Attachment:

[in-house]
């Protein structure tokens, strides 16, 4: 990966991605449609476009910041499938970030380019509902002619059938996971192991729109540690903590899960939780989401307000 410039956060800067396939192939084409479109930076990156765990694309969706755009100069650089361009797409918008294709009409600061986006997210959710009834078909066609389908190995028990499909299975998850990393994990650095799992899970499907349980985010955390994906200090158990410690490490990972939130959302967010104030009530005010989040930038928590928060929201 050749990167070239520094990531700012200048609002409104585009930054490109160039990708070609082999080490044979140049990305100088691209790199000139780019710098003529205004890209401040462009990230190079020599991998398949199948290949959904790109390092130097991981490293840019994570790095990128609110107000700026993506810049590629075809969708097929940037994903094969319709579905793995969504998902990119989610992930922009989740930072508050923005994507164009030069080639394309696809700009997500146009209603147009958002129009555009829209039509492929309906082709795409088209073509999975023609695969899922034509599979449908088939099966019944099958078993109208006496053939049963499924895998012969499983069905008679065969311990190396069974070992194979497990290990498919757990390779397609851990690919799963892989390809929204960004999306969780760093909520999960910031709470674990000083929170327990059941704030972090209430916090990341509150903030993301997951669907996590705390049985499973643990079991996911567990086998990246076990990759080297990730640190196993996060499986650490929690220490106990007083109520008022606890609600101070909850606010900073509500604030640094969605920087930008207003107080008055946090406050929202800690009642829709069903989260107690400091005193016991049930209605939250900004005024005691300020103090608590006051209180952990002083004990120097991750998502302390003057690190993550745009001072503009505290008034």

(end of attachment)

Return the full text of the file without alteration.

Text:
[in-house]
């Protein structure tokens, strides 16, 4: 990966991605449609476009910041499938970030380019509902002619059938996971192991729109540690903590899960939780989401307000 410039956060800067396939192939084409479109930076990156765990694309969706755009100069650089361009797409918008294709009409600061986006997210959710009834078909066609389908190995028990499909299975998850990393994990650095799992899970499907349980985010955390994906200090158990410690490490990972939130959302967010104030009530005010989040930038928590928060929201 050749990167070239520094990531700012200048609002409104585009930054490109160039990708070609082999080490044979140049990305100088691209790199000139780019710098003529205004890209401040462009990230190079020599991998398949199948290949959904790109390092130097991981490293840019994570790095990128609110107000700026993506810049590629075809969708097929940037994903094969319709579905793995969504998902990119989610992930922009989740930072508050923005994507164009030069080639394309696809700009997500146009209603147009958002129009555009829209039509492929309906082709795409088209073509999975023609695969899922034509599979449908088939099966019944099958078993109208006496053939049963499924895998012969499983069905008679065969311990190396069974070992194979497990290990498919757990390779397609851990690919799963892989390809929204960004999306969780760093909520999960910031709470674990000083929170327990059941704030972090209430916090990341509150903030993301997951669907996590705390049985499973643990079991996911567990086998990246076990990759080297990730640190196993996060499986650490929690220490106990007083109520008022606890609600101070909850606010900073509500604030640094969605920087930008207003107080008055946090406050929202800690009642829709069903989260107690400091005193016991049930209605939250900004005024005691300020103090608590006051209180952990002083004990120097991750998502302390003057690190993550745009001072503009505290008034």